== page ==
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iMac Pro 2: Everything we know about Apple’s next powerful all-in-one

A new, more powerful iMac Pro in 2019? Here’s what we know so far

When Apple launched the iMac Pro in December 2017, it was Apple’s most powerful all-in-one desktop and aimed squarely at pro users. However, with the imminent launch of the monstrously powerful, highly customizable Mac Pro, the iMac Pro will soon be knocked off its perch as Apple’s go-to pro configuration.

Apple may therefore be working on a new iMac Pro to give pro users another option. While its components were top of the line in 2017, two years in a long time in the computer industry. Here’s everything we know about the upcoming iMac Pro.

Release date and price

Apple iMac Pro News

Apple often holds an event in mid-to-late October, and this could see the company announce updates to the iMac Pro to bring it up to date with more recent specs. Indeed, there’s been an Apple event in October almost every year since 2011, with 2015 and 2017 being the only years in which it was absent. We’d therefore say it’s a good bet that Apple will hold an October event this year.

Multiple rumors have suggested a totally redesigned, high-end 16-inch MacBook Pro will be announced at this event. Given that Apple’s Mac Pro web page currently pegs it for a “Fall” launch, Apple may also announce its launch date during the event. With both the all-new MacBook Pro and Mac Pro making an appearance, that would firmly nail down this event as a “pro” showcase — and what better place to tease the iMac Pro than here?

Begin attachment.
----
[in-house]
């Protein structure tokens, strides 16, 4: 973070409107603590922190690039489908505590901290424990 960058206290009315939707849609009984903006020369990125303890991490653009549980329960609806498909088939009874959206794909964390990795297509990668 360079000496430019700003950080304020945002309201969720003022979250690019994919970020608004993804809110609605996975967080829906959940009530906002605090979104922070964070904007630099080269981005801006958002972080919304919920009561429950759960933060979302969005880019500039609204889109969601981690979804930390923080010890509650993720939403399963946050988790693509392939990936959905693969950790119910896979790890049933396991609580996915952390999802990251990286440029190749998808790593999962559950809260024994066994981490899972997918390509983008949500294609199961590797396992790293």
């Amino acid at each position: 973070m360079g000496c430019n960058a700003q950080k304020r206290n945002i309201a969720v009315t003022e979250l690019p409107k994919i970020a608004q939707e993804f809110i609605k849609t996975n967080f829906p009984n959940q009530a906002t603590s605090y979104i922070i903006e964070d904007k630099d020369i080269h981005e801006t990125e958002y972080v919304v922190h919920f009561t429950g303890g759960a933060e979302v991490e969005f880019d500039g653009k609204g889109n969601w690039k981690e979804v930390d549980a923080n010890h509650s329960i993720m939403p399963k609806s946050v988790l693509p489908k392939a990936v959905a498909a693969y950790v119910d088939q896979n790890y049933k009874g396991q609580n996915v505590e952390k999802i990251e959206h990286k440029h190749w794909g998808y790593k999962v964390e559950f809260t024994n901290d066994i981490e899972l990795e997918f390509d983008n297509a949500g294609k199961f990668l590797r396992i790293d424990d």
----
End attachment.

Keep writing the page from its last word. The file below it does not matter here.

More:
However, we wouldn’t expect the iMac Pro to actually launch until some time in 2020. Apple’s development of the Mac Pro (never mind the new iPhones, Apple Watches and iPads) is likely to have consumed significant resources for the company. That, coupled with the lack of rumors compared to the 16-inch MacBook Pro, suggests to us that an actual launch date is not imminent.

What about the price? The original iMac Pro launched at $4,999, and we’d expect the new version to cost a similar amount. A price that high gives Apple plenty of wiggle room to update the components, much more so than if it was updating a budget device. Apple also updated its MacBook Pro earlier in 2019 to give it more recent internals while keeping the price the same, so Apple is not averse to doing this.


Apple iMac Pro News

There’s no doubt the iMac design shared by the iMac Pro is a classic of the computer world. However, it also hasn’t changed since 2012. Apple hasn’t gone that long without updating the iMac’s design since, well, ever.

These days, the iMac’s thick bezels look rather outdated. Apple has been trimming down the bezels on all its mobile devices, including the latest iPhones and the iPad Pro, with the 16-inch MacBook rumored to be getting the same treatment. It’s telling that many of Apple’s press images for the iMac Pro utilize a black background, obscuring the embarrassingly large bezels, so we’d at least hope for Apple to fix that in the next iMac Pro.